I'm still trying to figure out why contributors to this site have to try and validate themselves with intellect. Intellect won't get you anywhere! You still die at the end. At the lowest philosophical level, if you all are right, then I just miss out on selfish endeavors, but if I'm right, you all will have a very rude awakening.

I heard one person say once that nietzsche isn't an athiest anymore.

You might learn that there is something bigger than yourself out there.

marie said...

wow that video was really big budget.

i think that guy on the computer should worry about radioactive fallout outside his window

that is so true about the problem of evil at the end.

christian music sucks, i am sorry. even when i was a christian, i was generally not emotionally moved by the music. If you want to be moved, listen to Mussorgsky or Philip Glass or Saint Saens beethoven or something.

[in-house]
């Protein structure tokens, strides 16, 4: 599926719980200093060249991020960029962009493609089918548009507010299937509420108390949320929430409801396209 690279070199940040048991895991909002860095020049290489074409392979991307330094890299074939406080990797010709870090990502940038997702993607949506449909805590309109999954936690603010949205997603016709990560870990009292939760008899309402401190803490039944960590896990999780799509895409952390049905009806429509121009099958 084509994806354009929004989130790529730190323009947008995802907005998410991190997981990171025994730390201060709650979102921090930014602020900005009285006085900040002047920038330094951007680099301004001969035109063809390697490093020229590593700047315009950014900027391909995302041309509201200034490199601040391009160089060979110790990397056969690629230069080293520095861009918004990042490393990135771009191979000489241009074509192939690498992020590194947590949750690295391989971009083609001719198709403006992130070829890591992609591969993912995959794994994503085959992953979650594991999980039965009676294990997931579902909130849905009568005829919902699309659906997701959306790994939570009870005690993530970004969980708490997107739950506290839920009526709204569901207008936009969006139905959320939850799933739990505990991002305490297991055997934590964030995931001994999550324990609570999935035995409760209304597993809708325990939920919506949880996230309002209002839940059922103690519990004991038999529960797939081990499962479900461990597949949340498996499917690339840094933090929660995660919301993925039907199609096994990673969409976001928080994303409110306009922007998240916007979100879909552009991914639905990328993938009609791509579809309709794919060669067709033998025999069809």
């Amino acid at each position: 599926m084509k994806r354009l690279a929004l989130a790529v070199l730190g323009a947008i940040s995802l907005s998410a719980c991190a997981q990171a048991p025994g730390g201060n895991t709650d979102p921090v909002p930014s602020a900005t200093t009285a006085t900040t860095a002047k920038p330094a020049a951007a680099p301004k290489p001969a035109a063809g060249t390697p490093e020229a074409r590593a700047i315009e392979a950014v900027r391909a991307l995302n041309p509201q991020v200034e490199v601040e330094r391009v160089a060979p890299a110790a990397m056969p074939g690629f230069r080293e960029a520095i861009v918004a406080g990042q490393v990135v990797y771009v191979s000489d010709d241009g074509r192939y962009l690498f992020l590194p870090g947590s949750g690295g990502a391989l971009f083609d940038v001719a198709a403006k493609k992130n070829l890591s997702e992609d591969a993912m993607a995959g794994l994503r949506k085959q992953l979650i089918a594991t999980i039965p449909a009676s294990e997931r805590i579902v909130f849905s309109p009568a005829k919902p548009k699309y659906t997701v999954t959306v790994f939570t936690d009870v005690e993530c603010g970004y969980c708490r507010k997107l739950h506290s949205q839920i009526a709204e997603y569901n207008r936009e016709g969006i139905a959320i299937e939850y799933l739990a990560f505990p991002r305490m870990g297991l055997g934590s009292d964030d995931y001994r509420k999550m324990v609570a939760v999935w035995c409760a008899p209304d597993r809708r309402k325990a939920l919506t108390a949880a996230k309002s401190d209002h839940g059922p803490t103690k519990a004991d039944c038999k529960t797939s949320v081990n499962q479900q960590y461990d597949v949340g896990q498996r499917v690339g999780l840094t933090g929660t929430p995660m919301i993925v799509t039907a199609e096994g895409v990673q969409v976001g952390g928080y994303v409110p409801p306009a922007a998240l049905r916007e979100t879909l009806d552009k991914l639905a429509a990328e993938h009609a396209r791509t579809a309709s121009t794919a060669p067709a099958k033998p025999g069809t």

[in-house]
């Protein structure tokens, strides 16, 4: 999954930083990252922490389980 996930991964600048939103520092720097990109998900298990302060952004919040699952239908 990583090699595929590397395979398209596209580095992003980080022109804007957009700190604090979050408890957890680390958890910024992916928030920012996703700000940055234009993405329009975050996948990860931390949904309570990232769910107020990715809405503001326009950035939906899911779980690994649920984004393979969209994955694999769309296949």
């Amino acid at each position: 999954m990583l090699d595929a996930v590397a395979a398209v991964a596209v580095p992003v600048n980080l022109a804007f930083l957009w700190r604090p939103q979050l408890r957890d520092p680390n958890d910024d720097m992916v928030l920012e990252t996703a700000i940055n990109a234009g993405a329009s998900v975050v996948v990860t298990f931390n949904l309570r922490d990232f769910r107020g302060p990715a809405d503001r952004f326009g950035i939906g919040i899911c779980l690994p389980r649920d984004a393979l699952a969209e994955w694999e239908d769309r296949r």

Joseph said...

Marie, I will echo your praise for the great composers. I have somewhat extreme musical choices, as I play classical but listen to hard rock.

We're getting into the realm of musical taste here, so I try to avoid being unnecessarily offensive by separating the musical style and even the positive, feel-good lyrics from the Christian message itself--which we're critiquing. So I won't go so far as to say it all sucks (I think groups like Third Day and Switchfoot have some real talent).